So you are the sort of person who overcommits.
Here are some familiar examples:
“Yes of course I will cook for 200 people on the weekend. Authentic medieval ingredients and techniques? no worries. In costume? of course.”
“Would you organise a meeting of 20 people including catering cause we couldn’t be arsed?” “ No worries.”
“Would you look after 5 pets, 3 children and bake 3 cakes for the fete which is 2 days away?” “Why not?”
At this point you need to take a deep breath and work out ways to make your life easier. Here are several techniques for decluttering your commitments.
1. Use a calendar. If every day is full, your life is overcommitted. Everyone needs down time to watch bad movies and eat junk food in their pyjamas. All day. If you don’t take time out, you will get sick. Effectively, your body will make you have some down time. And down time is much more fun without tissues and Benadryl. So if you have a full schedule, schedule down time just like you would commitments to other people.
2. Say “No”. Easier said than done, especially if all your friends and family know you are a soft touch. But you can say “No” without saying “No” by doing the following – cut down the size of the commitment. Recently I was called on to help with running a weekend event. Since my husband works away a few days a week, I realised that if I left at Friday lunchtime for the event then we would pass each other on the highway. So I committed to the event, but from Saturday morning on. That gave me Friday afternoon/evening to catch up with hubby, and still gave me plenty of time to help out at the event.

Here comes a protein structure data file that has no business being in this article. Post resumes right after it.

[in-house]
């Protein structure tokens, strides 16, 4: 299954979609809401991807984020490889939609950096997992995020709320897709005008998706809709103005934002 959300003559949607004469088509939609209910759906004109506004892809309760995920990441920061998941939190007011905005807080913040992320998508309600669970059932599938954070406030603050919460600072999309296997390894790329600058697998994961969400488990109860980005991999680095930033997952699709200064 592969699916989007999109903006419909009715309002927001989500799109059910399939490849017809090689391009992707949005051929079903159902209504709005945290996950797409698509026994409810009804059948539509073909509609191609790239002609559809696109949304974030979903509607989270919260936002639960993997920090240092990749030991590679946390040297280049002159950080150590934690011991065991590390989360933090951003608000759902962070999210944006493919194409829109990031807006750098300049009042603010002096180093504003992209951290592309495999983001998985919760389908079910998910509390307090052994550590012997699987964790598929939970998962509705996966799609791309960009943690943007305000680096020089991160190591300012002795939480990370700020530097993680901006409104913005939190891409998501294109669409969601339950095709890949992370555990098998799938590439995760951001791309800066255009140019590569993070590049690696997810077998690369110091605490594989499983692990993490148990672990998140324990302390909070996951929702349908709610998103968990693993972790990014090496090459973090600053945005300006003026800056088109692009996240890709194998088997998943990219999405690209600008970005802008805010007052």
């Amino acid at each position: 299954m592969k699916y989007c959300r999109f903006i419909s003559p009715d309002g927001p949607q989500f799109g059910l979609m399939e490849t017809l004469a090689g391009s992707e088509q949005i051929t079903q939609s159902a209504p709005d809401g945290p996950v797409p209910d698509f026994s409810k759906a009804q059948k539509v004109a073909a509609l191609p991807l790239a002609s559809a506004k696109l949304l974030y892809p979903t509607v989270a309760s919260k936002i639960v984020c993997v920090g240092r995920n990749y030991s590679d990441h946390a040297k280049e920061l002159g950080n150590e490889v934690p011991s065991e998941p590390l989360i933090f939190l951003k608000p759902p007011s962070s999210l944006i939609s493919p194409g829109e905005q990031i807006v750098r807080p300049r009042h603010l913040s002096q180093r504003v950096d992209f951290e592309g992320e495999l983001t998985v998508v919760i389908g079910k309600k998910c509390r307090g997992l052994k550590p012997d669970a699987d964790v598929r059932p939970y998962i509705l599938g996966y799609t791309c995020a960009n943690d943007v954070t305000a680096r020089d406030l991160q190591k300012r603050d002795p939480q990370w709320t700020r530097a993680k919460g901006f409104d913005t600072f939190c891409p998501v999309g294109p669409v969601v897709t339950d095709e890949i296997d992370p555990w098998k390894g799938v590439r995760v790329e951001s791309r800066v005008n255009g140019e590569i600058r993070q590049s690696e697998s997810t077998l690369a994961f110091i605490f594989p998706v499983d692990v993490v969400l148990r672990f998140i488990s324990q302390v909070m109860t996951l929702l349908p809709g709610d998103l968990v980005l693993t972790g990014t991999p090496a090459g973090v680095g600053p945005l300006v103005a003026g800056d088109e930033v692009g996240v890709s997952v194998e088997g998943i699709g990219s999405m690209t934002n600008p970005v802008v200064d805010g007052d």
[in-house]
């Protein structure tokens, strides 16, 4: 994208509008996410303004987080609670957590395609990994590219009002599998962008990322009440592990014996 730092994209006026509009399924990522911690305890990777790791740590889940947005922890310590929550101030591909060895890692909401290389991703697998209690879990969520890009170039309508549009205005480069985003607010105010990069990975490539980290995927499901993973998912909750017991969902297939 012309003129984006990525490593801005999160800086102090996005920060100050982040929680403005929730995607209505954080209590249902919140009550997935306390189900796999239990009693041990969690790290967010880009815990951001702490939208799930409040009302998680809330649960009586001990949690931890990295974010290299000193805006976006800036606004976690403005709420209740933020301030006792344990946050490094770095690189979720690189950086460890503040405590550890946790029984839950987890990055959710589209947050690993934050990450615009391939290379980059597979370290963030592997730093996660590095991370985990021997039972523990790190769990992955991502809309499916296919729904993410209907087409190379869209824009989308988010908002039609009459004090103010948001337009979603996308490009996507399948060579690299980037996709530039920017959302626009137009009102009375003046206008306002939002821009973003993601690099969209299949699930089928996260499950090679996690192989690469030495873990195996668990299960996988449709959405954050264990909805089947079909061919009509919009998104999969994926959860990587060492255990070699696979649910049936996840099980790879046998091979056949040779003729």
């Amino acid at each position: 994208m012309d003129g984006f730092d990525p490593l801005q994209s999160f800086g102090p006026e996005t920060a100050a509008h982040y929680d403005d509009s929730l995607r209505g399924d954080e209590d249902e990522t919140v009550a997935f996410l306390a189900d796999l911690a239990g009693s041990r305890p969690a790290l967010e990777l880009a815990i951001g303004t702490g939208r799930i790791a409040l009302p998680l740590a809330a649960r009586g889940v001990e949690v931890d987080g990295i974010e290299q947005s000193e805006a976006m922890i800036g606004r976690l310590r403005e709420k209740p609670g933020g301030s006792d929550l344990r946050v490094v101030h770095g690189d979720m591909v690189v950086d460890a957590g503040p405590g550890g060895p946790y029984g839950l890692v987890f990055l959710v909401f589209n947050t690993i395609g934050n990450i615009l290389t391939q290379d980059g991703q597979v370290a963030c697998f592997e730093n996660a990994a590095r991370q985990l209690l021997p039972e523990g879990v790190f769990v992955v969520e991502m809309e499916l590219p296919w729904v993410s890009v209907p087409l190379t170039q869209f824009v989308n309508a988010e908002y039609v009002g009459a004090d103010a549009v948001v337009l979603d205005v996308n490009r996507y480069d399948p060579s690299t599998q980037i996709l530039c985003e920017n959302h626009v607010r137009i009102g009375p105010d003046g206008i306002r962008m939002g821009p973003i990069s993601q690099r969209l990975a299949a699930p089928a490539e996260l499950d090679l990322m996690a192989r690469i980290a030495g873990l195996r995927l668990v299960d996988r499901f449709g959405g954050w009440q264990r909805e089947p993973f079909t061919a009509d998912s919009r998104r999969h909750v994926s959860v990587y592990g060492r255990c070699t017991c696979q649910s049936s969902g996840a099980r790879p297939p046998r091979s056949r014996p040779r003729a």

If you are asked to make 3 cakes in 2 days, say “Sorry, but I can only do 1 for you.” You’re still helping, but at a manageable level. This means you won’t be burnt out and not able to help in the future. If they question you – “But you’ve always….” just explain that this year you are really busy and they can take it or leave it. Trust me, they will take it.
3. Lie. Not easy I know, but sometimes people can be very insistent and not take ‘No’ for an answer. Family commitments are always a good one, as are sick children, trips away and funerals. Obviously this should not be over-used, but “I have to go to a family BBQ that afternoon” is always handy. Follow it up with – “but I can come help set up for a couple of hours in the morning” and everyone will be happy.
4. Quit. If you’ve been secretary of the Garden Club for the last 4 years and you are over it, quit. They will find someone else. If they can’t find anyone else, the group isn’t viable anyway. Sometimes over committed types end up being the pillar that holds up an organisation which should have folded years ago. Let it go. Something else will spring up in its’ place. Just like plants in a garden, organisations have use-by dates and keeping them alive artifically isn’t always the best idea.
5. Take your life day by day. Or even hour by hour. Say to yourself, “today I can realistically achieve this much.” Then cut that in half. And in half again. Then you might have a reasonable list that has half a chance of actually happening. Then prioritise that list as you go, because inevitably you will get interrupted or you’ll run out of paint.
6. Being a little bit sick means you must take it easy. If you don’t, you will just make it worse, and your recovery will be longer. You could even do permanent damage to yourself, so cut your usual list up and take an unscheduled day off. Especially if you spend most of your time at home, give yourself a day off. Don’t be tempted to put the washing out or any of those “I’ll just…” jobs. Go to bed. Watch TV. Sulk. After all, that’s what the rest of the family do! When your kids ask you to do something, inform them that you are sick and that they will have to sort it out themselves. You’ll be surprised what they can do for themselves if you aren’t there to do it for them.
Basically, if you are an over committer, you need to be ever vigilant that you don’t dig a hole you can’t get out of. Put yourself first for a change, be gentle on yourself, and be realistic about what you can actually do in the time available.
It’s easier said than done. Good Luck!
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